The birthday singing

(#1) … Loud thanks to our alligator king

A hymn of praise — the venerable Old Hundred — here presented as sung by a Floridian singing school in the shapenote singing tradition. Yes, the singers happen to be alligators, but then Sacred Harp and similar traditions are noted for their hospitality to all those come to sing.

The composition is a little gift to Steven Levine (who is, among many other things, a Shape Note singer), on the occasion of his birthday, today.

The background image is a Happy Birthday card that Emily Rizzo (who lives in Florida, where the alligators come from) presented to Steven on Facebook this morning. My alterations, with the help of Kim Darnell.

Here’s Steven, enthusiastically leading a song at the Southern Wisconsin Singing on 11/12/16:

(#2) (photo by Jim Pfau)

The music for Old Hundred, 49t in the Sacred Harp, 1991 Denson revision:

(#3)

On the tune for Old Hundred, from Wikipedia:

“Old 100th” or “Old Hundredth” (also commonly called “Old Hundred”) is a hymn tune in Long Metre from Pseaumes Octante Trois de David (1551) (the second edition of the Genevan Psalter) and is one of the best known melodies in all Christian musical traditions. The tune is usually attributed to the French composer Louis/Loys Bourgeois (c. 1510 – c.1560).

Although the tune was first associated with Psalm 134 in the Genevan Psalter, the melody receives its current name from an association with the 100th Psalm, in a translation by William Kethe entitled All People that on Earth do Dwell. The melody is commonly sung with diverse other lyrics as well.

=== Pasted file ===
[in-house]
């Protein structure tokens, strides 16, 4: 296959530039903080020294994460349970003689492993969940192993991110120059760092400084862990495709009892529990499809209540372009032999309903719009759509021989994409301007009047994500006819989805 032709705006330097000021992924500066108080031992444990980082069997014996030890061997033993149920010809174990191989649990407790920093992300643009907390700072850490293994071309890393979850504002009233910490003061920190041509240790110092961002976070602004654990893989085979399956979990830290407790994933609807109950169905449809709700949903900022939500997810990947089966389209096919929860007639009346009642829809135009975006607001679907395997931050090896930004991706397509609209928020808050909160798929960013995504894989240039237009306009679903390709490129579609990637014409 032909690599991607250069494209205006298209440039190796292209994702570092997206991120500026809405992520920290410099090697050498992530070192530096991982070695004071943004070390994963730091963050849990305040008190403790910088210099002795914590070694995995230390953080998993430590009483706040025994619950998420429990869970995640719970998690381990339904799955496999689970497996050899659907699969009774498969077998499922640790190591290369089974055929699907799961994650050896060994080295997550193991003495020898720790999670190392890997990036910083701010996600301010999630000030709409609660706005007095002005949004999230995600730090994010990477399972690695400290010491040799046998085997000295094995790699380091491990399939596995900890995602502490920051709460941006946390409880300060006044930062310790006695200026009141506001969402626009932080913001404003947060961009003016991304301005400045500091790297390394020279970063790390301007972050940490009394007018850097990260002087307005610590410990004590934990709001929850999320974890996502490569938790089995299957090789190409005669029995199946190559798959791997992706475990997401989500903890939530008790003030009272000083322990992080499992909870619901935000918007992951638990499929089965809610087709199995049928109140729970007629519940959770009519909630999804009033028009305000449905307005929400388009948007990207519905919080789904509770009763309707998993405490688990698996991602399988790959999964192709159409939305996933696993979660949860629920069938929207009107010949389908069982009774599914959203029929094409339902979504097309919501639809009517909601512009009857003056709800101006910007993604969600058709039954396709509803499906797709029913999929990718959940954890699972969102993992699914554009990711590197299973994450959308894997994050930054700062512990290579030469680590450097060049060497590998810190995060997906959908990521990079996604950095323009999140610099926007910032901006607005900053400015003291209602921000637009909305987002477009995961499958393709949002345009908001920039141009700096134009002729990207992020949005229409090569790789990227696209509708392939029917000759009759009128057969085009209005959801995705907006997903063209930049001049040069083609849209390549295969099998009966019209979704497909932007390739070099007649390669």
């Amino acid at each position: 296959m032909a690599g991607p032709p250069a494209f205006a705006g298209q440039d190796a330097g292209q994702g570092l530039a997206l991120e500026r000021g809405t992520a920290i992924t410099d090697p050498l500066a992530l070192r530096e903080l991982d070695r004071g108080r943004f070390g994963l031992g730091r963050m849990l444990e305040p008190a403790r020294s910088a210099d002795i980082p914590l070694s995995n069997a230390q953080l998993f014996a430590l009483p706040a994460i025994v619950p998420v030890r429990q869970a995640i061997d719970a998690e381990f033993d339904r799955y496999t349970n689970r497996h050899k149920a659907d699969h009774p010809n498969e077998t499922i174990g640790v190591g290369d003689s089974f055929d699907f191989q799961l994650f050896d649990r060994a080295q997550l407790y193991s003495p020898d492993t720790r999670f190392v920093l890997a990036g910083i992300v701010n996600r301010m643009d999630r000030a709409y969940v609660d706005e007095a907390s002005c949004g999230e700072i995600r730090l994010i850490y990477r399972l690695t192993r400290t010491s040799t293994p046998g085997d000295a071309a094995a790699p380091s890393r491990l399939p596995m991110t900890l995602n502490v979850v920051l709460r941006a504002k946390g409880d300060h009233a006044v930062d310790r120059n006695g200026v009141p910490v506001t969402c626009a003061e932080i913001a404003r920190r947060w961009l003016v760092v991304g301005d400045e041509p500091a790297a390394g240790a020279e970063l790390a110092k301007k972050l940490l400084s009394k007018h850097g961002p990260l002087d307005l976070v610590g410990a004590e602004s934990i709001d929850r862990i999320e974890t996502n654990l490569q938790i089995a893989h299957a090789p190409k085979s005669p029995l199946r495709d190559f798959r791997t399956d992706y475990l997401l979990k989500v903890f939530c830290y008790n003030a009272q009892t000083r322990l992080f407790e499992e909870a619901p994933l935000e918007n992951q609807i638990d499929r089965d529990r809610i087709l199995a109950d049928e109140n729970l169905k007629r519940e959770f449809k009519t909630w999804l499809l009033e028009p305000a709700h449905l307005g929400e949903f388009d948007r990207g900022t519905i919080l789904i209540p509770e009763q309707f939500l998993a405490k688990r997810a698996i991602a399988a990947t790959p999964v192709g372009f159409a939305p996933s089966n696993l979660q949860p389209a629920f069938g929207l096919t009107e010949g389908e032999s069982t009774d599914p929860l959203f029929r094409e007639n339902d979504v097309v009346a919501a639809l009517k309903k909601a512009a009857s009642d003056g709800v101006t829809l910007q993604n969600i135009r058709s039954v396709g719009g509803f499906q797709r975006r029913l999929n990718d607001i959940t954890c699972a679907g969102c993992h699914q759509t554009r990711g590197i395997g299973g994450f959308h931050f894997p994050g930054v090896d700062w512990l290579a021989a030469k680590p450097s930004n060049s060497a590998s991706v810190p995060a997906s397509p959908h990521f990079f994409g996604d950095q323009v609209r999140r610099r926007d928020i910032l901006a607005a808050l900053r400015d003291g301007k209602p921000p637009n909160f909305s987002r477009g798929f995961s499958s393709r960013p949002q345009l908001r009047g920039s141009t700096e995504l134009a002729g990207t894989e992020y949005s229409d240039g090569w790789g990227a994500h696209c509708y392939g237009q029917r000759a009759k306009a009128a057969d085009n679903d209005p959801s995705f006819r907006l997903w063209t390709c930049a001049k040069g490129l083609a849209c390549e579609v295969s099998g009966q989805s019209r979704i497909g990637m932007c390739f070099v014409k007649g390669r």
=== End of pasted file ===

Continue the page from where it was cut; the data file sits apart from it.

The first lyrics were translated from Psalm 134 – in English, “You faithful servants of the Lord, / Sing out his praise with one accord”. Later set to Psalm 100 – in English, “All people that on earth do dwell, / Sing to the Lord with cheerful voice”. Also commonly sung to this tune is a paraphrase of Psalm 117 by Issac Watts, with the Doxology as its final verse – “From all that dwell below the skies / Let the Creator’s praise arise” (a text set to three other tunes in the 1991 Sacred Harp: Schenectady 192, Bridgewater 276, Eternal Praise 377). And then the text above, a paraphrase of Psalm 95.

That’s 49t. Photoreproduction brings us, for free, 49b, Mear. 18th-century tune and (by Isaac Watts) words, with a harmonization in which the treble (high harmony, staff 1) line is a countermelody to the tenor (melody, staff 3) line.

7 Responses to “The birthday singing”

  1. Bob Richmond Says:

    Do alligators customarily lead OLD HUNDRED with a baton?

    • arnold zwicky Says:

      Just as singing customs differ from one place to another, so they differ from one species to another. Florida alligators have their own ways.

      Notice than when singing on their feet, vs. singing while seated, the alligators don’t form a proper hollow square, but arrange themselves in a rough circle. In my experience, human singers often do that too.

  2. Joseph F Foster Says:

    And singing customs differ even within the species from one population to another, Cher. Louisiana alligators sing in French, including, in place of The Star Spangled Banner, la Banière Êtoilée. And Sout’ Louisiana children learn the names, not of Santa Claus’ reindeer, but of his alligators, I guarantee.

  3. Robert Coren Says:

    (who lives in Florida, where the alligators come from)

    I will be deeply disappointed if this is not intended as a subtle Charlie’s Aunt reference.

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